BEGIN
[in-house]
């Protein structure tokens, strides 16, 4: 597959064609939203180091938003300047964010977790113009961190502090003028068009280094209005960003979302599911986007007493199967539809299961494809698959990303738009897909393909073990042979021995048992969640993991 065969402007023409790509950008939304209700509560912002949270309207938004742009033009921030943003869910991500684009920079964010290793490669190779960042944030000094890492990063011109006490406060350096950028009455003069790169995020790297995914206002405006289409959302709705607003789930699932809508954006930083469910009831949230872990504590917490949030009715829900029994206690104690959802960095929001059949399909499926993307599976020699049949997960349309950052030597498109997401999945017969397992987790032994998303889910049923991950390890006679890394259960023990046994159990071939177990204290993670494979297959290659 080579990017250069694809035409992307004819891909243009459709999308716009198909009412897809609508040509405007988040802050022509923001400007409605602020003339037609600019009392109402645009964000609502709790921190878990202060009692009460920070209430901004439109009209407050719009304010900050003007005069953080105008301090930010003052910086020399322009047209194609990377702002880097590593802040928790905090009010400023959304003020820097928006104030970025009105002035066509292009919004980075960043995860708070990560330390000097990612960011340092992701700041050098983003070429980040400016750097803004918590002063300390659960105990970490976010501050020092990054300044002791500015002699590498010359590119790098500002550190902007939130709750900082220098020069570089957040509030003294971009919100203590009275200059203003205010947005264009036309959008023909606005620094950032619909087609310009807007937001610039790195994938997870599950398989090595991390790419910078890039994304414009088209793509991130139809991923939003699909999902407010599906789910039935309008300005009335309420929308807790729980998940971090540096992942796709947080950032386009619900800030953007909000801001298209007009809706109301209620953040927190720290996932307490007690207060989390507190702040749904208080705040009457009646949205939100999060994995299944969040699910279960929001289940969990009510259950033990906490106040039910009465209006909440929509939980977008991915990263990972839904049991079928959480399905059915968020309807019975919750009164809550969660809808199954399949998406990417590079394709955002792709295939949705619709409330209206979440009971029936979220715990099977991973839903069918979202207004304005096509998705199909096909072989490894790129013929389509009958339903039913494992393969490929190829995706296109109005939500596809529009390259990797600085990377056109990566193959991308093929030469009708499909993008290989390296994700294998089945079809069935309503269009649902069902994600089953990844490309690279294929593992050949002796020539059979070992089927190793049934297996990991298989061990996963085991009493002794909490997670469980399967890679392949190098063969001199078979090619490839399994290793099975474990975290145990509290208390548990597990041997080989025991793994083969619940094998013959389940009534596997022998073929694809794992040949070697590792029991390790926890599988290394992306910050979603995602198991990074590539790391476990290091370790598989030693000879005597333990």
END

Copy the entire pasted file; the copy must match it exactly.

[in-house]
């Protein structure tokens, strides 16, 4: 597959064609939203180091938003300047964010977790113009961190502090003028068009280094209005960003979302599911986007007493199967539809299961494809698959990303738009897909393909073990042979021995048992969640993991 065969402007023409790509950008939304209700509560912002949270309207938004742009033009921030943003869910991500684009920079964010290793490669190779960042944030000094890492990063011109006490406060350096950028009455003069790169995020790297995914206002405006289409959302709705607003789930699932809508954006930083469910009831949230872990504590917490949030009715829900029994206690104690959802960095929001059949399909499926993307599976020699049949997960349309950052030597498109997401999945017969397992987790032994998303889910049923991950390890006679890394259960023990046994159990071939177990204290993670494979297959290659 080579990017250069694809035409992307004819891909243009459709999308716009198909009412897809609508040509405007988040802050022509923001400007409605602020003339037609600019009392109402645009964000609502709790921190878990202060009692009460920070209430901004439109009209407050719009304010900050003007005069953080105008301090930010003052910086020399322009047209194609990377702002880097590593802040928790905090009010400023959304003020820097928006104030970025009105002035066509292009919004980075960043995860708070990560330390000097990612960011340092992701700041050098983003070429980040400016750097803004918590002063300390659960105990970490976010501050020092990054300044002791500015002699590498010359590119790098500002550190902007939130709750900082220098020069570089957040509030003294971009919100203590009275200059203003205010947005264009036309959008023909606005620094950032619909087609310009807007937001610039790195994938997870599950398989090595991390790419910078890039994304414009088209793509991130139809991923939003699909999902407010599906789910039935309008300005009335309420929308807790729980998940971090540096992942796709947080950032386009619900800030953007909000801001298209007009809706109301209620953040927190720290996932307490007690207060989390507190702040749904208080705040009457009646949205939100999060994995299944969040699910279960929001289940969990009510259950033990906490106040039910009465209006909440929509939980977008991915990263990972839904049991079928959480399905059915968020309807019975919750009164809550969660809808199954399949998406990417590079394709955002792709295939949705619709409330209206979440009971029936979220715990099977991973839903069918979202207004304005096509998705199909096909072989490894790129013929389509009958339903039913494992393969490929190829995706296109109005939500596809529009390259990797600085990377056109990566193959991308093929030469009708499909993008290989390296994700294998089945079809069935309503269009649902069902994600089953990844490309690279294929593992050949002796020539059979070992089927190793049934297996990991298989061990996963085991009493002794909490997670469980399967890679392949190098063969001199078979090619490839399994290793099975474990975290145990509290208390548990597990041997080989025991793994083969619940094998013959389940009534596997022998073929694809794992040949070697590792029991390790926890599988290394992306910050979603995602198991990074590539790391476990290091370790598989030693000879005597333990």